Friday, November 11, 2011

Lace Work of Felix Aubert

Illustration: Felix Aubert. lace design, c1904.

In some rspects at least, lace could be said to be a perfect vehicle for the Art Nouveau movement. Its natural affinity to filigree, elegance and fragility lends itself perfectly to the more imaginative and free-flowing elements of the style. This is perhaps why so many designers added to the vocabulary of lace design work during the last decade of the nineteenth and first decade of the twentieth century.

To be fair, Art Nouveau created a number of its own regional, national and creatively unique styles and although still broadly known as Art Nouveau in style, the specific regionalism of Europe saw determined differences appearing in Austria, Germany, France, Belgium and other areas as far apart as Finland to Portugal.

Illustration: Felix Aubert. Lace design, c1904.

On top of this was also added the unique qualities produced by the creative element of each designer. Although being affected obviously by their own regional interpretation of Art Nouveau, this did not negate the fact that the individual was to add a distinctiveness that came from personal memory, intuition, observation and understanding that could only be interpreted by that individual.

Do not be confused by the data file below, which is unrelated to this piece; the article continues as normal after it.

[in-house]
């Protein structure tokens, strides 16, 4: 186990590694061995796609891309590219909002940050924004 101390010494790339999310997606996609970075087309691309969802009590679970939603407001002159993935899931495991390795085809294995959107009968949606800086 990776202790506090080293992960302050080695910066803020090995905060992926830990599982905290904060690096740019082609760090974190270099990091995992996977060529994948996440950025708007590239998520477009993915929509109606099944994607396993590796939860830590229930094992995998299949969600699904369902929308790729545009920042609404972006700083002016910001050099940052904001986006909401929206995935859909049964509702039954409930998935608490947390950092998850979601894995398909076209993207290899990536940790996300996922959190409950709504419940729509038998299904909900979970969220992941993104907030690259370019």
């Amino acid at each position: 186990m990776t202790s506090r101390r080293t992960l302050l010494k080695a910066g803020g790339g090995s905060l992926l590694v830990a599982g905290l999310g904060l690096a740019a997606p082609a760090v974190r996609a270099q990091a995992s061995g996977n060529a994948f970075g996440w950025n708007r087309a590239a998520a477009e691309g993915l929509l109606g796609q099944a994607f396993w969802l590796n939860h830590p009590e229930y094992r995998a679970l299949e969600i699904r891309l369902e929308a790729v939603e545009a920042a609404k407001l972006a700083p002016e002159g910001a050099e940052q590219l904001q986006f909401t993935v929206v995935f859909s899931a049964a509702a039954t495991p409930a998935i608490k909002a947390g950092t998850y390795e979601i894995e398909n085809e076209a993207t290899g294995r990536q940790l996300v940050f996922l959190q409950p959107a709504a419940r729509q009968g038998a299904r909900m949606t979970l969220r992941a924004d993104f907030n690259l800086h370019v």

Art Nouveau, like many decorative styles past and present, used nature as its inspirational starting point. Indeed the style made an issue of its intimate knowledge, even entanglement with the processes, connections and partnerships to be found in the natural world. In this respect, the undulating, overlapping and invasive nature of plant forms for example, were seen as perfect vehicles for a number of disciplines including naturally, lace. 

 Illustration: Felix Aubert. Lace deign, c1904.

The four examples that illustrate this article were produced by the French designer Felix Aubert in about 1904. Although admittedly at the end of the Art Nouveau movements influence, these four designs still carry much of the natural affinity towards fragile filigree that was so much a part of the movements perceived style, one that was readily taken over into the lace craft.

Although Auberts work seems to lend itself, at least in part, to the more formalised nature based decoration to be found in Central Europe for example particularly that found in Austria, there is also a level of intimate delicacy that still maintains a formalisation within a fragile setting that can be found more readily in France and Belgium.

Illustration: Felix Aubert. Lace design, c1904.

There is an element in Auberts work that is reminiscent of pressed flowers or desiccated leaves. Some of the lace work gives the impression that if scrunched in the hand the piece would disintegrate. Perhaps in some ways this is both the strength and appeal of this form of lace work. Some would even see this particular period as being one of the high points, despite the long and relatively varied history of the craft. With such examples as produced by Aubert at the beginning of the twentieth century it is hard to disagree. This late, and very possibly last flowering of lace craft was conceivably one of its most creatively inspiring.

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2 comments:

Morna said...

Beautiful, indeed. :-)

John hopper said...

Thanks. I think you can never get enough Art Nouveau lace, so there will be more coming in the future.